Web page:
Welcome to the Metadata Millennium: A Complete Overview of What Metadata Can Do for Publishers
To address this Tower of Babel-like problem of publishers having different types of metadata in multiple formats, standards have been developed over the years. While today most of these standards are expressed as XML, they typically predate XML by many years. And the standards tend to evolve, because the needs of publishers and everyone in the supply chain evolve. Therefore, there are standards bodies -- usually governed by or guided by a coalition of parties throughout the industry -- to establish, publish, and maintain them. Three important ones for the book supply chain are ONIX, BISAC, and Thema.
ONIX -- which stands for ONline Information eXchange -- is a standard originally released in 2000 and maintained by EDItEUR, an international organization based in London. ONIX for Books is an extremely rich collection of terms and codes (and their definitions) that enables publishers to describe, in a consistent manner that is widely understood, literally hundreds of possible pieces of information needed in the supply chain. It is a messaging format: it's not intended to make publishers throw out their databases and start over, it's just how information in those databases should be communicated to the outside world. It has become widely -- nearly universally -- adopted throughout the world. ONIX "code lists" are updated quarterly, based on input from publishing organizations around the world (BISG, the Book Industry Study Group, provides the input from the U.S.).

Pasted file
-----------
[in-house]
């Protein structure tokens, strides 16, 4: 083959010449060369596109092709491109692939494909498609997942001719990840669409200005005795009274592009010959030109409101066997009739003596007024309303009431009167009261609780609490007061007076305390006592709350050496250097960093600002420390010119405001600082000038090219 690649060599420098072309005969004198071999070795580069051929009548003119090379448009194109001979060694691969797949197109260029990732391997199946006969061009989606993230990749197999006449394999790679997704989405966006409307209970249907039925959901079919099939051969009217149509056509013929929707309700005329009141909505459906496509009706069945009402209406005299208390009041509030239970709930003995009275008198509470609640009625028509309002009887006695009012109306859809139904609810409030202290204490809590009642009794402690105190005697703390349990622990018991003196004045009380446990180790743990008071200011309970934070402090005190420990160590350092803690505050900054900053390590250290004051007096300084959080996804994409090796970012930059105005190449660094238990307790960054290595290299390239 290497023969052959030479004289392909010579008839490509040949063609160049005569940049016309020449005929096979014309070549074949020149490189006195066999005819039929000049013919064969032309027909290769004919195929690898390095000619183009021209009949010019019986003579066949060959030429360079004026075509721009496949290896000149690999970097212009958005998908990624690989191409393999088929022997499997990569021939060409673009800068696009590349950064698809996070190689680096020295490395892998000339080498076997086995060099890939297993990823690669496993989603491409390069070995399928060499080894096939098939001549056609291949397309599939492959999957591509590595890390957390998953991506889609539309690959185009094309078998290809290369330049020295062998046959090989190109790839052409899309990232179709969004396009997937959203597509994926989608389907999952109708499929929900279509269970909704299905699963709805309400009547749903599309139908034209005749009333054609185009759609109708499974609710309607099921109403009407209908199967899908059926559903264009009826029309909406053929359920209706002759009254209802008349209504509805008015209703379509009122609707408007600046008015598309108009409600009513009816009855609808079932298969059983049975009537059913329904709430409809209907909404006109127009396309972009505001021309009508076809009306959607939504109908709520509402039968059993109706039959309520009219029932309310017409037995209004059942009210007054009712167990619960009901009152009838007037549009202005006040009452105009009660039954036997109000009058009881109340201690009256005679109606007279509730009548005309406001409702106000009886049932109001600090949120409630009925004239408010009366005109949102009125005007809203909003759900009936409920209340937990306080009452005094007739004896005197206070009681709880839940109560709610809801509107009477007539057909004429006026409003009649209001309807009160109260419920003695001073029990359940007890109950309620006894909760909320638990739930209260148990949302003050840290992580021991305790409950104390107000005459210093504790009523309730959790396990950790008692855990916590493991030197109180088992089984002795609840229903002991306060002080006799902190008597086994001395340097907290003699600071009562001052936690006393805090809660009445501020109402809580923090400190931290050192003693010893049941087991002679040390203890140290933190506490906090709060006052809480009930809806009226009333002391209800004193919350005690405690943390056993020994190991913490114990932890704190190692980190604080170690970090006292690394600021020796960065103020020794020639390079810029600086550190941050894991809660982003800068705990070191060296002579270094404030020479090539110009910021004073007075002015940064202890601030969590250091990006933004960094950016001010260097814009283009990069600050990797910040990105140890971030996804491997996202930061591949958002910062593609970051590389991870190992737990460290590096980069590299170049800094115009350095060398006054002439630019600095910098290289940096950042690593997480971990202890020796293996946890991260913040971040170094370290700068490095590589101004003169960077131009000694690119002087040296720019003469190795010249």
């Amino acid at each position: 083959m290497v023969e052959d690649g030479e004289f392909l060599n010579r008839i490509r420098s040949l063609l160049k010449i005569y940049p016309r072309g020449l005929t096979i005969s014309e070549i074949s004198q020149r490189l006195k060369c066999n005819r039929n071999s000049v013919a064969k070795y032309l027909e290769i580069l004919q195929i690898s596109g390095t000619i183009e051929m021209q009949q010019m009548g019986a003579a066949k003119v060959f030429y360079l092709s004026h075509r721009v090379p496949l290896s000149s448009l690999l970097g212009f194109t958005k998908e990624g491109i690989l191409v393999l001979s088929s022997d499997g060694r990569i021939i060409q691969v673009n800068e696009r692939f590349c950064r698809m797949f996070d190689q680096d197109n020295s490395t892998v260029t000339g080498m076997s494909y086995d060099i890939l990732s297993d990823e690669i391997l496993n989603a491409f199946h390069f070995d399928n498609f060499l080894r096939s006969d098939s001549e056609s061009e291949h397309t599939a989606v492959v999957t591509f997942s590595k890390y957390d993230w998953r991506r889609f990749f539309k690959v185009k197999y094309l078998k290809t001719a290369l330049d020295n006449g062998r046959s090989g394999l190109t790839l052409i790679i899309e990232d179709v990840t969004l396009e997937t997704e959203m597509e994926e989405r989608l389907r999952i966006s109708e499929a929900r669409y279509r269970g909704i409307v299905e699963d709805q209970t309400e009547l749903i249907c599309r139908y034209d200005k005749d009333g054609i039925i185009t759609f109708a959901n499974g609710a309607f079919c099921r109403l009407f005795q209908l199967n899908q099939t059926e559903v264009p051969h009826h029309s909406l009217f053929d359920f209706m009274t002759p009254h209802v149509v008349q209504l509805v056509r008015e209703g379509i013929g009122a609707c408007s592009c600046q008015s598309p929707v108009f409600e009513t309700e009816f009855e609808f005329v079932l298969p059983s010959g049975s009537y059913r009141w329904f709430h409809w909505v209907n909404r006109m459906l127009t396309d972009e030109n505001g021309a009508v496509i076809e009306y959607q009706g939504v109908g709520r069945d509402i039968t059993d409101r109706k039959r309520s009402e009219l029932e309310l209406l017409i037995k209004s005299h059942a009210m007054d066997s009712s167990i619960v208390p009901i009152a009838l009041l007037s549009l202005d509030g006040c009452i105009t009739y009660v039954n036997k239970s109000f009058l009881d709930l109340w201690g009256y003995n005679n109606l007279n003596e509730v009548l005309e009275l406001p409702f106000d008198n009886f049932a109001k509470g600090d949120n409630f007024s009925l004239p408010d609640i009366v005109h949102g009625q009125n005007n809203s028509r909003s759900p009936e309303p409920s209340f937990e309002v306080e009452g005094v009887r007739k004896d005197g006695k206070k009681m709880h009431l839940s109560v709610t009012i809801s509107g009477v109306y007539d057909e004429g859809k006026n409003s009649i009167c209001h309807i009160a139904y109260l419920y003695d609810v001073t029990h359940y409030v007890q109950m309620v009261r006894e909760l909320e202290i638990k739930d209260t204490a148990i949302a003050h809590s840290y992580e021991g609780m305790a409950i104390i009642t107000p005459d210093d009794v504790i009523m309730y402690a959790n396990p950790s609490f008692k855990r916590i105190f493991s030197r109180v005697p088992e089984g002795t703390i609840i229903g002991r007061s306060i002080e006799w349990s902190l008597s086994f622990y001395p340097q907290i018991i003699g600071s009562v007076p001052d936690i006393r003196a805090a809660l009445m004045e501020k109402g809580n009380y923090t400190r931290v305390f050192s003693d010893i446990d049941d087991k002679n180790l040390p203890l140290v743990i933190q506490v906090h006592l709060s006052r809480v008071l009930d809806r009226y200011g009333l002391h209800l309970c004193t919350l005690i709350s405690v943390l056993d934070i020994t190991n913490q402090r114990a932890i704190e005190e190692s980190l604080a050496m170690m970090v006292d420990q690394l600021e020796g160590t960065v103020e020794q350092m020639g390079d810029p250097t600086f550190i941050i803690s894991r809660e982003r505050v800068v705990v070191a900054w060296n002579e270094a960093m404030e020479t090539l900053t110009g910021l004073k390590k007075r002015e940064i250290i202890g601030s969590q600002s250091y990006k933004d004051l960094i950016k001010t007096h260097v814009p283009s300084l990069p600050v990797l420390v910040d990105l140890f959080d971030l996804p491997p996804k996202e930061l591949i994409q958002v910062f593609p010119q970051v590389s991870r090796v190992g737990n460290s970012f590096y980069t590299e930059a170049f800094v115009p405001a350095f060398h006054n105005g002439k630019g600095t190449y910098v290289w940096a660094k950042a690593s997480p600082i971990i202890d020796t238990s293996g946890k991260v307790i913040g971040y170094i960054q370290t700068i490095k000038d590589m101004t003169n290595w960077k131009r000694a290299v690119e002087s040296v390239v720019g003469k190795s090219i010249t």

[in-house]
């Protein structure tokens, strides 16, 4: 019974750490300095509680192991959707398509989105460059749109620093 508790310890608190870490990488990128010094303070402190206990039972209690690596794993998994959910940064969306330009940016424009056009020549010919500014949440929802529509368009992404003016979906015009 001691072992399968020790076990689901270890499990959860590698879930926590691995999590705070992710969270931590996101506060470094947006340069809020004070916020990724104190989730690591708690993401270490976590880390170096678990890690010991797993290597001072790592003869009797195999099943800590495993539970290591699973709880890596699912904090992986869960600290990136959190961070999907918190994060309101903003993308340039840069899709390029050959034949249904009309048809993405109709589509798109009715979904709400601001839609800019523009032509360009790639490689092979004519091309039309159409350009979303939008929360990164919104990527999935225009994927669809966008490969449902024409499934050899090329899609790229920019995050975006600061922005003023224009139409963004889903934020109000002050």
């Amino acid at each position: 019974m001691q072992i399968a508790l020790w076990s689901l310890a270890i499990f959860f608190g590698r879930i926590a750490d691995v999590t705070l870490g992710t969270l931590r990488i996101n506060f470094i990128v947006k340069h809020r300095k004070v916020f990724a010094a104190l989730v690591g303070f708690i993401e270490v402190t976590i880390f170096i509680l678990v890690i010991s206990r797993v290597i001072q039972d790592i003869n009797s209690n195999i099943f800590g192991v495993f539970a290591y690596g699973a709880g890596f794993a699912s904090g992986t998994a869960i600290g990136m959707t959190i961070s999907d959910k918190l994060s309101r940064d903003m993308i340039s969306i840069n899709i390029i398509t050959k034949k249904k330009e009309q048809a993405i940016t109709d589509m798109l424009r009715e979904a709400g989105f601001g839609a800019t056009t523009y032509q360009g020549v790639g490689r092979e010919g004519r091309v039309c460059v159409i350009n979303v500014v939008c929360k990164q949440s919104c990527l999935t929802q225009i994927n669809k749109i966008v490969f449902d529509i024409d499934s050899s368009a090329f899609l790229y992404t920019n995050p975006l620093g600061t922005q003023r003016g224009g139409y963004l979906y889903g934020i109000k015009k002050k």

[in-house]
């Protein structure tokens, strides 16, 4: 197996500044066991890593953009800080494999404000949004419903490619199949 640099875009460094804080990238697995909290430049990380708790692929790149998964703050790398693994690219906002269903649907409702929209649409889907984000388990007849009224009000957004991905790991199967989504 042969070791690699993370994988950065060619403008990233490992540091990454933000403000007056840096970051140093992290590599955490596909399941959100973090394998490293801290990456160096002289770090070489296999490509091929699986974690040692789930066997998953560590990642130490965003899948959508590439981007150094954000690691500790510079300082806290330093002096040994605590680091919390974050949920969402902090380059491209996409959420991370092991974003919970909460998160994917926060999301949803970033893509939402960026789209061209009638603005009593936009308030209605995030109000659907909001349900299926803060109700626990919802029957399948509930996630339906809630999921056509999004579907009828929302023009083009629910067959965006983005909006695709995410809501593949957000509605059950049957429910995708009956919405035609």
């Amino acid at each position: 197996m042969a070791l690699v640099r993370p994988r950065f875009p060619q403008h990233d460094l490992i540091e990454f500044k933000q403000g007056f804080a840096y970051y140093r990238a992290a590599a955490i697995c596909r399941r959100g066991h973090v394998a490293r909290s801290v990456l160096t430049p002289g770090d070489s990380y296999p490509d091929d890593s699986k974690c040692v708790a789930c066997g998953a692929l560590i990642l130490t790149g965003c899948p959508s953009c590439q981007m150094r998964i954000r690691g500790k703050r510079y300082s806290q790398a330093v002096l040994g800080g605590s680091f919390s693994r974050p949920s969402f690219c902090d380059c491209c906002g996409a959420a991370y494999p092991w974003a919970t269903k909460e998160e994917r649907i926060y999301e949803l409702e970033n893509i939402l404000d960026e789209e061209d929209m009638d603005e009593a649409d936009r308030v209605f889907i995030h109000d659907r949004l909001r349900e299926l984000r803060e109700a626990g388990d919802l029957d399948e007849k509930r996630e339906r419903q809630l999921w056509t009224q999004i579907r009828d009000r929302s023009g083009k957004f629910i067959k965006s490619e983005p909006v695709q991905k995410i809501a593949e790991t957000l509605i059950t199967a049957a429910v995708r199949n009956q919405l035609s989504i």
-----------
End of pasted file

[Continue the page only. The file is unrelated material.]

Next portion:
But there's a catch. Remember I said that standards need to evolve? Well this is a big one. Over time it was realized that the monolithic architecture of the ONIX standard (as expressed in XML) had become an impediment to future development and effective use. A new model called ONIX 3.0 was released in 2009 that is much more capable of expressing what publishers today need to express, and that can be maintained more effectively over time. ONIX 3.0 is more modular than ONIX 2.1, contributing in part to it not being fully backwards compatible with 2.1.